Professor Franz-Ulrich Hartl was awarded the Dr H.P. Heineken Prize for Biochemistry and Biophysics 2010 for his contribution to the discovery of the role of ‘chaperones’ in protein folding.
Proteins can only guide cellular processes after they have become three-dimensional in shape. One of the key questions in biochemistry is how an amino acid chain folds itself into a three-dimensional shape, thereby becoming a protein, and how the resulting protein avoids becoming unfolded again and losing its function. It is because of Franz-Ulrich Hartl that we now understand the significance of chaperone molecules in this process. Chaperones are proteins that help other proteins fold themselves into the proper shape and remain that way. It was long assumed that proteins acquired their shape through a process of self-assembly, but Hartldiscovered that many of the thousands of different proteins in cellular fluid in fact depend on chaperones to guide them. He developed a series of ingenious experiments, both in vitro and in vivo, to explain in detail how chaperone-assisted protein folding works. In the first half of the 1990s, his publications in Nature led to a drastic overhaul of the basic principles of protein biogenesis, the fast-growing discipline that investigates protein formation.
Understanding the process of protein folding and unfolding has major implications. For example, a disruption in the folding mechanism leads to neurodegenerative diseases such as Parkinson’s and Huntington’s. Hartl and his research group are attempting to decipher these mechanisms. Ultimately, they hope to use the power of chaperones to combat disease and to assemble proteins in biotechnology.
Cheng M.Y., Hartl F.U., Martin J., et al. 1989. ‘Mitochondrial heat-shock protein HSP60 is essential for assembly of proteins imported into yeast mitochondria.’ In: Nature 337: 620-625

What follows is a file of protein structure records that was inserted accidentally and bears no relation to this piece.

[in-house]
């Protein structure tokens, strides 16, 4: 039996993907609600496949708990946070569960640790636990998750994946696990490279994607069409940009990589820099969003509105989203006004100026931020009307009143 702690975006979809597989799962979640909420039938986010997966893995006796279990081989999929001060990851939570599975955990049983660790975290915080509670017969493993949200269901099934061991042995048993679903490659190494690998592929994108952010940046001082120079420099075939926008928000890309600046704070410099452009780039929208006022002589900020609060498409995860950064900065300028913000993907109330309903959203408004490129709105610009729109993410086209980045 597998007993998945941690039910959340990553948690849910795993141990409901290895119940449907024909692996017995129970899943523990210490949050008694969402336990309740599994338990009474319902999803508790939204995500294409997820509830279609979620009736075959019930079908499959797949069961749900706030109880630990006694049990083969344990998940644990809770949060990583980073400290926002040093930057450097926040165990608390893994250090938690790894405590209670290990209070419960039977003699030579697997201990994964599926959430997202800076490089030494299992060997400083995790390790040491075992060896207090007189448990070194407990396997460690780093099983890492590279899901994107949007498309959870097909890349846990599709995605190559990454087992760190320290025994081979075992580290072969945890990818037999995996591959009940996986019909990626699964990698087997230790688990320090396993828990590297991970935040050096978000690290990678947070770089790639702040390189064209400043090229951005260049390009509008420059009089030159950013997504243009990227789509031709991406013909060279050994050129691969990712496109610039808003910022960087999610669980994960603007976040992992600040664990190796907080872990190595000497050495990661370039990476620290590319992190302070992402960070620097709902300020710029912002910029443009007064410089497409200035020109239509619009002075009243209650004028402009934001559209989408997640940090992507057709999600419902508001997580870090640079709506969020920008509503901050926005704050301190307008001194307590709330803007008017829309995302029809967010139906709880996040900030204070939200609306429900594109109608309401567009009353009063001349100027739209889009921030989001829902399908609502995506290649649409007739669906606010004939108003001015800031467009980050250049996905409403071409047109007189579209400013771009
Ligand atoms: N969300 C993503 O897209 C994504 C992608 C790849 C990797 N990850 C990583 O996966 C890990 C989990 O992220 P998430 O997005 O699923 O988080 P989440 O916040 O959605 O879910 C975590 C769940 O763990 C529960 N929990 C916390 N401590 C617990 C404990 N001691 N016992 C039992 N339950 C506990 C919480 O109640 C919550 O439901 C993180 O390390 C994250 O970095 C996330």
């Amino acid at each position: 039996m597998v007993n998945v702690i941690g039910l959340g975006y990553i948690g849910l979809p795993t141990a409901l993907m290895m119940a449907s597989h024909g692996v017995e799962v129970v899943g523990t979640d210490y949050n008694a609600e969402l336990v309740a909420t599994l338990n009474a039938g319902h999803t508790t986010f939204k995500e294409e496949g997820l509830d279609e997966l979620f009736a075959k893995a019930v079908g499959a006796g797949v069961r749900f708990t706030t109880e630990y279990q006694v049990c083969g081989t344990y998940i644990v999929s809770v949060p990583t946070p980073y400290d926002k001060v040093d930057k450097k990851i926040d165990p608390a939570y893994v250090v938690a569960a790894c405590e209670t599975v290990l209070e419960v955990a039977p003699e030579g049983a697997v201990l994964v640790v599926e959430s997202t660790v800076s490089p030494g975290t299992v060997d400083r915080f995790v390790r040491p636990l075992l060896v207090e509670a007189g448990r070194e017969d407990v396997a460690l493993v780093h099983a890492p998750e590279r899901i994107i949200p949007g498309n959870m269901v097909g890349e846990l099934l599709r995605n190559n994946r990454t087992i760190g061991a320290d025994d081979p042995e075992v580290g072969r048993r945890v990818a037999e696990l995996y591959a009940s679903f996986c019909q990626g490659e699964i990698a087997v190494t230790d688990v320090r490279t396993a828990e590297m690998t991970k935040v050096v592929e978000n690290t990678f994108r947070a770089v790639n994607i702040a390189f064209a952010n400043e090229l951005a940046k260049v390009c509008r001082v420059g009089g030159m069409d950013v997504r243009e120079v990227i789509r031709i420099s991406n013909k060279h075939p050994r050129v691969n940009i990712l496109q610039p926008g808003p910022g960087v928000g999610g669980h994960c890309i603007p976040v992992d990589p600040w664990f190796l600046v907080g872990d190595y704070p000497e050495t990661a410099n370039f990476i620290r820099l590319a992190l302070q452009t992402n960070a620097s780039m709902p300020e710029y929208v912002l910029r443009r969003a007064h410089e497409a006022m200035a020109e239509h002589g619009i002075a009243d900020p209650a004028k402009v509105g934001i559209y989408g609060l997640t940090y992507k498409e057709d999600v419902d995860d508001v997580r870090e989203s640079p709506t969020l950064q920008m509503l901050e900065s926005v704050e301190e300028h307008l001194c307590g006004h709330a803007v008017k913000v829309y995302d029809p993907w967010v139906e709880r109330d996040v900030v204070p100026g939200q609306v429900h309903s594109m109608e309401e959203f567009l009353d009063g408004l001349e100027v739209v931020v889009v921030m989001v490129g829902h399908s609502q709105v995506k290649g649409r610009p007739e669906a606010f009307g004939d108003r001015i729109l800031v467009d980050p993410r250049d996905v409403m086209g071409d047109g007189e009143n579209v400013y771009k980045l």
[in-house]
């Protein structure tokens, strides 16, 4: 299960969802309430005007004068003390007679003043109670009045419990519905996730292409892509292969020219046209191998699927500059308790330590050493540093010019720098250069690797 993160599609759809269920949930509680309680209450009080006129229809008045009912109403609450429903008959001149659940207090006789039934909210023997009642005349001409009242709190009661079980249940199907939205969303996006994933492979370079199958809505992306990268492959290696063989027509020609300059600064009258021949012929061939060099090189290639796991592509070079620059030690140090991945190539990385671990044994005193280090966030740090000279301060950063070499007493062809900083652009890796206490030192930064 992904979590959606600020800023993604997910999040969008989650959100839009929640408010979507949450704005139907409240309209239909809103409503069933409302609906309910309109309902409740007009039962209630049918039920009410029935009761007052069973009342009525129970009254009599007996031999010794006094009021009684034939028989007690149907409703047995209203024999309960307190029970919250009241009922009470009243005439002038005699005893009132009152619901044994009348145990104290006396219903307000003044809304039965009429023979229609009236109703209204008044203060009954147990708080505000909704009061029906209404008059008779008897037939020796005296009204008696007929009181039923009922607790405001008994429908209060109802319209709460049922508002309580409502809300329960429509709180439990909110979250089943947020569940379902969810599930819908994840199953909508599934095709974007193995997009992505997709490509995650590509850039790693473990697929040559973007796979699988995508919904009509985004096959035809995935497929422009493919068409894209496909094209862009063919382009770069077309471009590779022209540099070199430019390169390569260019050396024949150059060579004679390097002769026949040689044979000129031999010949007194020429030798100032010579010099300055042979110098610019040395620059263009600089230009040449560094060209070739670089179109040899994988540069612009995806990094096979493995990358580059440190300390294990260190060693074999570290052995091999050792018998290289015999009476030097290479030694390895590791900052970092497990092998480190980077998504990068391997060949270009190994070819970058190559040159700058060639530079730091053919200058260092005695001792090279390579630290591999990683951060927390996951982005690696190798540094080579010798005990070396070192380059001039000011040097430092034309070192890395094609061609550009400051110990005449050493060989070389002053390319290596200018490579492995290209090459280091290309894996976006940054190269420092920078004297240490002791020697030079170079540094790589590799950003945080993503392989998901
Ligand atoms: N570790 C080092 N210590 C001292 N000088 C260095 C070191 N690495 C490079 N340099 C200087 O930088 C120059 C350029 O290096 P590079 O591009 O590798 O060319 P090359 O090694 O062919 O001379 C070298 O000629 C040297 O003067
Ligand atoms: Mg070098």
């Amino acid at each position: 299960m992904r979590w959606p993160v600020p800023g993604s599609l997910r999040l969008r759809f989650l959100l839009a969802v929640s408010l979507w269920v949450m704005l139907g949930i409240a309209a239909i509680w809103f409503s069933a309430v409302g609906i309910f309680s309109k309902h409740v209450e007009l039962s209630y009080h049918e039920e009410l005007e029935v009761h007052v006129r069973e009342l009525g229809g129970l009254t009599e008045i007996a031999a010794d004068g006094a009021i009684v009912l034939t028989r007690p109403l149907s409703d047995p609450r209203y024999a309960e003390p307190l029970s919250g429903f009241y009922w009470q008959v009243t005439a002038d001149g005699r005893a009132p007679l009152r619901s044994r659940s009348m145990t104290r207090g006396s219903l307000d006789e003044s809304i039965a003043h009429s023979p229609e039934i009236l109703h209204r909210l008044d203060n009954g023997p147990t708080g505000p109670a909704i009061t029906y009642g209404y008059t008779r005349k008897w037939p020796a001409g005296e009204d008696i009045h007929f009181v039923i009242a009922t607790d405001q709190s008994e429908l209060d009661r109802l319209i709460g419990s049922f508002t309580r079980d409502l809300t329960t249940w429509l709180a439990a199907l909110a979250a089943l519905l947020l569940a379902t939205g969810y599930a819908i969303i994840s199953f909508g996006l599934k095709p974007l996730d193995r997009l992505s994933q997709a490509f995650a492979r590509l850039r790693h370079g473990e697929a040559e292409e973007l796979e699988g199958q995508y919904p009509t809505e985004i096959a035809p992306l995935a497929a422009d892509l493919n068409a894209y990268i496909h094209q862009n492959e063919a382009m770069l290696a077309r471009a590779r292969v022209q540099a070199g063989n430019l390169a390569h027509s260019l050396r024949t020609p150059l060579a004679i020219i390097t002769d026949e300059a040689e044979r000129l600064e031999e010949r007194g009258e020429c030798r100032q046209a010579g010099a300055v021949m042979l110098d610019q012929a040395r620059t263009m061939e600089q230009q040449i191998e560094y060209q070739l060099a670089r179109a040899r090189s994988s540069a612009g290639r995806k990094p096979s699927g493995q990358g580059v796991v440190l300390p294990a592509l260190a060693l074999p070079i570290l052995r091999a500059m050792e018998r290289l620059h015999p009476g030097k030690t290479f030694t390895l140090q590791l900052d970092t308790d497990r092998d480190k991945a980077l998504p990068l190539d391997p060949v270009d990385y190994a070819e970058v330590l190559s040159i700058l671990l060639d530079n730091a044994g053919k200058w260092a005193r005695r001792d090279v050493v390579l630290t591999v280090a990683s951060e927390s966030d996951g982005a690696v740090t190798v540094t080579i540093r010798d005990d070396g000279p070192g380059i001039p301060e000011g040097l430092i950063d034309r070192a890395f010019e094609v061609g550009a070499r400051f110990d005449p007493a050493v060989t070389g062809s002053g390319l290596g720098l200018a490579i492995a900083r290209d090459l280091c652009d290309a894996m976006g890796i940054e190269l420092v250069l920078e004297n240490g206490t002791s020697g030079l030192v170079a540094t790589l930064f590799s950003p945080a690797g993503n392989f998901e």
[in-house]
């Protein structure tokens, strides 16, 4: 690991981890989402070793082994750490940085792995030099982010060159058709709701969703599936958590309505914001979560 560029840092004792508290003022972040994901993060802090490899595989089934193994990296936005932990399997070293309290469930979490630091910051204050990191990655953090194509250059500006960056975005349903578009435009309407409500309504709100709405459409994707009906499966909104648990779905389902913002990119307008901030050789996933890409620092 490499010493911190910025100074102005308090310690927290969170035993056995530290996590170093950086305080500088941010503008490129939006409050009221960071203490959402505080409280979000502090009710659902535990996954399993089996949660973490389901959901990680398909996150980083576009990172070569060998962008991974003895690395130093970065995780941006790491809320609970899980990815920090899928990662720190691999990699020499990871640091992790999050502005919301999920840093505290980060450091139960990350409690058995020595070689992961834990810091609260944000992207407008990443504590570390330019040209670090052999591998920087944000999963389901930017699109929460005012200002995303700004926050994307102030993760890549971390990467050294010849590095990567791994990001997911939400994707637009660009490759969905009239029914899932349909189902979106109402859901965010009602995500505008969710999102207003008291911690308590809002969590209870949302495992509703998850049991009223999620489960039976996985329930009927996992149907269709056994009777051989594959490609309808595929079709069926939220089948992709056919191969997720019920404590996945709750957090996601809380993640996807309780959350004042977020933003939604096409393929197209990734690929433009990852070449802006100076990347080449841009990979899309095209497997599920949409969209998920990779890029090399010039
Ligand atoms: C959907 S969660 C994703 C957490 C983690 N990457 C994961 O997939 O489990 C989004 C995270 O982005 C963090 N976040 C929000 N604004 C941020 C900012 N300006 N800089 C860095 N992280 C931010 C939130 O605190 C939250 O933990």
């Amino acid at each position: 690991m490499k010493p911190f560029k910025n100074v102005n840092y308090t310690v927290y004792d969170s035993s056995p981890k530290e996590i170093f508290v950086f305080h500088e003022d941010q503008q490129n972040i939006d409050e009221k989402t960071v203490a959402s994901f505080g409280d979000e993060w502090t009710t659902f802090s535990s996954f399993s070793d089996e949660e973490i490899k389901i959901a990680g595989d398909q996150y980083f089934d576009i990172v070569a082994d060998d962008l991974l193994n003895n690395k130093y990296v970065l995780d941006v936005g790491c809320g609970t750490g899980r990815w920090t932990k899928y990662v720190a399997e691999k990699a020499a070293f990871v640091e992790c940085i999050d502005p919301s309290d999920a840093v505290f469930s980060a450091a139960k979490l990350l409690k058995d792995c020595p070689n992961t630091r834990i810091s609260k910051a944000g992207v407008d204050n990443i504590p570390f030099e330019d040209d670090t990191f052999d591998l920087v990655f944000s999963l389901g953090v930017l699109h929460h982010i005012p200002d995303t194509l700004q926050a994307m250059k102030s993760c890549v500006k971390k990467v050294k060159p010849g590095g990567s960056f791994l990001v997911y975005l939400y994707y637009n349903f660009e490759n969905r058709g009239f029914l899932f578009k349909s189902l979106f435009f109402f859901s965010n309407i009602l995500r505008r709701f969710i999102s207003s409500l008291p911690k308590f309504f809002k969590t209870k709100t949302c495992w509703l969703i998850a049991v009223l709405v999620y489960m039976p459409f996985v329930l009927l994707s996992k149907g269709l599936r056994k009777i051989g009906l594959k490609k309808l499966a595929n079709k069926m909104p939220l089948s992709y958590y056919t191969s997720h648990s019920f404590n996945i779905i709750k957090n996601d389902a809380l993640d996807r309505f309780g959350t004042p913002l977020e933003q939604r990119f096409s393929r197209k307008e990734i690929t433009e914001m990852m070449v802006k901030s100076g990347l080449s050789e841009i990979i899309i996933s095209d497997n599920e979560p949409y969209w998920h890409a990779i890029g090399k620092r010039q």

Hartl F.U. 1996. ‘Molecular chaperones in cellular protein folding.’ In: Nature 381: 571-580
Hartl F.U. & Hayer-Hartl M. 2002. ‘Molecular chaperones in the cytosol: from nascent chain to folded protein.’ In: Science 295: 1852-1858
Tang Y.C., Chang H.C., Roeben A., et al. 2006. ‘Structural features of the GroEL-GroES nano-cage required for rapid folding of encapsulated protein.’ In: Cell 125: 903-914
Liu C.M., Young A.L., Starling-Windhof A., et al. 2010. ‘Coupled chaperone action in folding and assembly of hexadecameric Rubisco.’ In: Nature 463: 197-202
Franz-Ulrich Hartl was born in 1957 in Essen, Germany. He studied medicine at Heidelberg University, graduating summa cum laude in 1985. He also received his doctoral degree there for his dissertation on the role of hormones in the rat liver. In 1990, Hartl obtained his Dr. Med. Habil. from the University of Munich for his dissertation on protein assembly processes. Hartl went to the United States in 1989 as a postdoctoral fellow at the University of California (UCLA). In 1991, he moved to the Graduate School of Medical Sciences at Cornell University, where he worked as an instructor and researcher. From 1994 to 1997, he also worked as an associate investigator at the prestigious Howard Hughes Medical Institute for biomedical research. Hartl returned to Europe in 1997 after accepting an appointment as professor of physiological chemistry and managing director of the Max Planck Institute for Biochemistry in Martinsried, Germany.
Hartl has won many international awards and honours and is a member of the German Academy of Sciences, a foreign honorary member of the American Academy of Arts and Sciences and an honorary member of the Japanese Biochemical Society.
Video interview with Franz-Ulrich Hartl